The crisis in the economy is having a devastating impact on living standards. Working-class people are now worse off than they were 10 years ago. Per-capita income in 2018 was the same as in 2014. Real unemployment stands at 10.2 million people. Youth unemployment is the highest in the world. The official unemployment rate has not been below 20 percent for the last 20 years. A whole generation has now grown up with this reality.
No country in the world can sustain such a large number of unemployed people relative to its population without going through a severe social crisis. It is putting enormous strain on workers. Job losses do not only affect workers but have a direct impact on entire towns and regions. For instance, the closure of the steel plant in Saldanha Bay in the Western Cape does not only affect the town, but the whole West Coast region. In addition, it also affects the area around the Sischen mine, 800 kilometres away.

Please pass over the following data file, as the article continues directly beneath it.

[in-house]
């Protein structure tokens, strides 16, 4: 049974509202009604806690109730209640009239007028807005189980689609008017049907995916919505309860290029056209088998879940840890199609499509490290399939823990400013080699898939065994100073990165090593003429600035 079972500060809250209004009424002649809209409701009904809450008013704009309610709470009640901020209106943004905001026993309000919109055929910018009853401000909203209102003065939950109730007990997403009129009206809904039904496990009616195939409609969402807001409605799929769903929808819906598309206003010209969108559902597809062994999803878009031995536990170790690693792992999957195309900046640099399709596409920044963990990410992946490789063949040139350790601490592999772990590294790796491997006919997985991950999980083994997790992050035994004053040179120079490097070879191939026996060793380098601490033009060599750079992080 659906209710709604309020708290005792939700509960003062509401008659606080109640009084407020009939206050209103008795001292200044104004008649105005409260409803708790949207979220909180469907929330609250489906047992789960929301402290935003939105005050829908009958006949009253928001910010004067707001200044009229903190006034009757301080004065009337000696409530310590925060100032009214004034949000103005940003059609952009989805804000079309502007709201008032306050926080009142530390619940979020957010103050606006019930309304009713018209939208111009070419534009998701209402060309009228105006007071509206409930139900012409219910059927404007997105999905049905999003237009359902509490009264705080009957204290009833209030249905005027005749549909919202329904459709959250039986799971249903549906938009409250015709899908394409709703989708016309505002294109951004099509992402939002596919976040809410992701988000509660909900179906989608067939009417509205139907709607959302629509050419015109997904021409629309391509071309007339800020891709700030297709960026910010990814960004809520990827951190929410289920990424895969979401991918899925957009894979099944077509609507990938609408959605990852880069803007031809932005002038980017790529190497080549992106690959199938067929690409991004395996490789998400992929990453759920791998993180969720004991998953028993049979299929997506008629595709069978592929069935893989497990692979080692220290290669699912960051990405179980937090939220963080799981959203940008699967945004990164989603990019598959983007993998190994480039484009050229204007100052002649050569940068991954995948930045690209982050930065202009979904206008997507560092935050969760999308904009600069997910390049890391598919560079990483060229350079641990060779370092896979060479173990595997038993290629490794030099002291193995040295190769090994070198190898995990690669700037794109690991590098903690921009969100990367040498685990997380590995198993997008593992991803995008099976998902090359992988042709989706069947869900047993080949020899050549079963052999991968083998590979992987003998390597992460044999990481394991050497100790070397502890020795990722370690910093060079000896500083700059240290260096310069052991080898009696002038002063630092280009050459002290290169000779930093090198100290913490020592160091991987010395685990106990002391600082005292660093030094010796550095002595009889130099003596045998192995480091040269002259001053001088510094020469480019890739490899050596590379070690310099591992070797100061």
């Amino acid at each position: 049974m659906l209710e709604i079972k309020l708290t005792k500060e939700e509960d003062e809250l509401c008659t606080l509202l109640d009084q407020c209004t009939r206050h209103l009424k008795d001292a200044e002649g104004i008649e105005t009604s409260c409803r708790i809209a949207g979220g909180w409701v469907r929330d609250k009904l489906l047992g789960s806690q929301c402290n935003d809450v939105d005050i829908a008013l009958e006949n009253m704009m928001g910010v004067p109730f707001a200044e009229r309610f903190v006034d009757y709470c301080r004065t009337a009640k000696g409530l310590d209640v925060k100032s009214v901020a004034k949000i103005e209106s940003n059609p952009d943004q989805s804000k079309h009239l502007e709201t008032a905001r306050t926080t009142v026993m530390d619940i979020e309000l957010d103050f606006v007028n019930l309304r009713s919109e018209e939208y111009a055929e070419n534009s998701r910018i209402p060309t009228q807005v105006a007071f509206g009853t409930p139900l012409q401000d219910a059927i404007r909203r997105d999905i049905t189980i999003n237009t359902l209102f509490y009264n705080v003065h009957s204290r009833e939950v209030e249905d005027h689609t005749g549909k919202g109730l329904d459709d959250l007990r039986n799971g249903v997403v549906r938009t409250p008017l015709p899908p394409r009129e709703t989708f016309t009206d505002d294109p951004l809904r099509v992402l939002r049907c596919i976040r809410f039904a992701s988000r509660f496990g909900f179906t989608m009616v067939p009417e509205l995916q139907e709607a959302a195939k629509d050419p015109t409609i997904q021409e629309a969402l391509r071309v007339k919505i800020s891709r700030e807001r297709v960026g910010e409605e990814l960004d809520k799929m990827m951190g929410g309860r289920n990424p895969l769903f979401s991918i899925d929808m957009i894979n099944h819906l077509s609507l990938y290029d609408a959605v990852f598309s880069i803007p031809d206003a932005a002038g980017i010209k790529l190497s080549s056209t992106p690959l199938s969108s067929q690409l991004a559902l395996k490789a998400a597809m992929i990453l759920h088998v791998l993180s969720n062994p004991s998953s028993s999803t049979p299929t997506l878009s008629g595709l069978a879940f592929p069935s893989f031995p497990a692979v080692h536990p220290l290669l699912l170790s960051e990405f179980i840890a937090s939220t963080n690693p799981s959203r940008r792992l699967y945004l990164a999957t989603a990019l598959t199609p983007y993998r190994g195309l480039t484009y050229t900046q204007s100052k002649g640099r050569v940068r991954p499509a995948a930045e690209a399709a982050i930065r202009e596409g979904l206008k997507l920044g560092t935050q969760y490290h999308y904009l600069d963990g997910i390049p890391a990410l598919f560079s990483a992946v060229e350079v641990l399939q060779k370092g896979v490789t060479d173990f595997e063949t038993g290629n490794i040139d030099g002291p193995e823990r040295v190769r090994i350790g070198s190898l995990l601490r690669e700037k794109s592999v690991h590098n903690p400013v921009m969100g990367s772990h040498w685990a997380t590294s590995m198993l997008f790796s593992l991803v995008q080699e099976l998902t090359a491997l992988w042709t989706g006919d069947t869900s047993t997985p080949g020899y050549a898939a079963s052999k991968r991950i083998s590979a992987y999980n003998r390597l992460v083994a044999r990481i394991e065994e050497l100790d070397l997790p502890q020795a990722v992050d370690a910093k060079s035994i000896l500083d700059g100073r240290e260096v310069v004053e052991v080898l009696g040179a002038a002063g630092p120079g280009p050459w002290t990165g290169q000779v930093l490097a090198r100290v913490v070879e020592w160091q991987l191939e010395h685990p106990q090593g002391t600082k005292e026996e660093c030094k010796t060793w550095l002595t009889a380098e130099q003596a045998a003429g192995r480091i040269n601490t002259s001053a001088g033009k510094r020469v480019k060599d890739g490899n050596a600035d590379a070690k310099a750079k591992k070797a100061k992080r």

This is having major social consequences. The social impact of the crisis cuts deep. It is enough to mention the scourge of violence against women to understand how deep the crisis goes. Violence against women is a true social sickness. According to statistics, the number of women killed by their partners or spouses is five-times higher than the world average. If the health of any society is measured by how it treats women, children and old people, then South African society is in an extraordinarily bad situation. Again, the root cause of this social crisis is the capitalist system. It is not enough to recount a list of all the social horrors facing society, but to explain the processes which give rise to them.